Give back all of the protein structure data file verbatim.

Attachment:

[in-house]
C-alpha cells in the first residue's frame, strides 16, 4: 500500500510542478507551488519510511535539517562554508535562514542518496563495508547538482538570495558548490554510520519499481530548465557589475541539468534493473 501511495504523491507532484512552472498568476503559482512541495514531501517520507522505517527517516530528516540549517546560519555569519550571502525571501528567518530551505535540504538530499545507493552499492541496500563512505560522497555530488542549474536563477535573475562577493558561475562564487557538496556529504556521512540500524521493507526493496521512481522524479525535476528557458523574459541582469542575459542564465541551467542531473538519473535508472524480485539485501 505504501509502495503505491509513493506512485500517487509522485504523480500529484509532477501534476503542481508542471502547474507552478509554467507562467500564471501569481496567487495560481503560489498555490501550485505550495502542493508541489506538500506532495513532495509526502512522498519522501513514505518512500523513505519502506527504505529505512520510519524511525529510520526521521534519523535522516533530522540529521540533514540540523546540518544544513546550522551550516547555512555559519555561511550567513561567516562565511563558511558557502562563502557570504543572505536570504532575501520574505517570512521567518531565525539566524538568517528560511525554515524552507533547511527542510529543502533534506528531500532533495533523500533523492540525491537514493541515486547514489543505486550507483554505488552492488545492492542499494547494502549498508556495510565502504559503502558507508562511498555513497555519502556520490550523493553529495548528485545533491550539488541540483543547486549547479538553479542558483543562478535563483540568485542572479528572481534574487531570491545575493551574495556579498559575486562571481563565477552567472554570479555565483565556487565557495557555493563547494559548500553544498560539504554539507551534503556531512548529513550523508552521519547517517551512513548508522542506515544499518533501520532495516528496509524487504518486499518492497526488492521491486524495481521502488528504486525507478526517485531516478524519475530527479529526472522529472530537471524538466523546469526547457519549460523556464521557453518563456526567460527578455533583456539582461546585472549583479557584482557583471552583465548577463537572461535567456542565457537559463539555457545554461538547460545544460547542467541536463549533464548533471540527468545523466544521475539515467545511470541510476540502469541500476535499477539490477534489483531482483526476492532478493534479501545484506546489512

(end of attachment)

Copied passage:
[in-house]
C-alpha cells in the first residue's frame, strides 16, 4: 500500500510542478507551488519510511535539517562554508535562514542518496563495508547538482538570495558548490554510520519499481530548465557589475541539468534493473 501511495504523491507532484512552472498568476503559482512541495514531501517520507522505517527517516530528516540549517546560519555569519550571502525571501528567518530551505535540504538530499545507493552499492541496500563512505560522497555530488542549474536563477535573475562577493558561475562564487557538496556529504556521512540500524521493507526493496521512481522524479525535476528557458523574459541582469542575459542564465541551467542531473538519473535508472524480485539485501 505504501509502495503505491509513493506512485500517487509522485504523480500529484509532477501534476503542481508542471502547474507552478509554467507562467500564471501569481496567487495560481503560489498555490501550485505550495502542493508541489506538500506532495513532495509526502512522498519522501513514505518512500523513505519502506527504505529505512520510519524511525529510520526521521534519523535522516533530522540529521540533514540540523546540518544544513546550522551550516547555512555559519555561511550567513561567516562565511563558511558557502562563502557570504543572505536570504532575501520574505517570512521567518531565525539566524538568517528560511525554515524552507533547511527542510529543502533534506528531500532533495533523500533523492540525491537514493541515486547514489543505486550507483554505488552492488545492492542499494547494502549498508556495510565502504559503502558507508562511498555513497555519502556520490550523493553529495548528485545533491550539488541540483543547486549547479538553479542558483543562478535563483540568485542572479528572481534574487531570491545575493551574495556579498559575486562571481563565477552567472554570479555565483565556487565557495557555493563547494559548500553544498560539504554539507551534503556531512548529513550523508552521519547517517551512513548508522542506515544499518533501520532495516528496509524487504518486499518492497526488492521491486524495481521502488528504486525507478526517485531516478524519475530527479529526472522529472530537471524538466523546469526547457519549460523556464521557453518563456526567460527578455533583456539582461546585472549583479557584482557583471552583465548577463537572461535567456542565457537559463539555457545554461538547460545544460547542467541536463549533464548533471540527468545523466544521475539515467545511470541510476540502469541500476535499477539490477534489483531482483526476492532478493534479501545484506546489512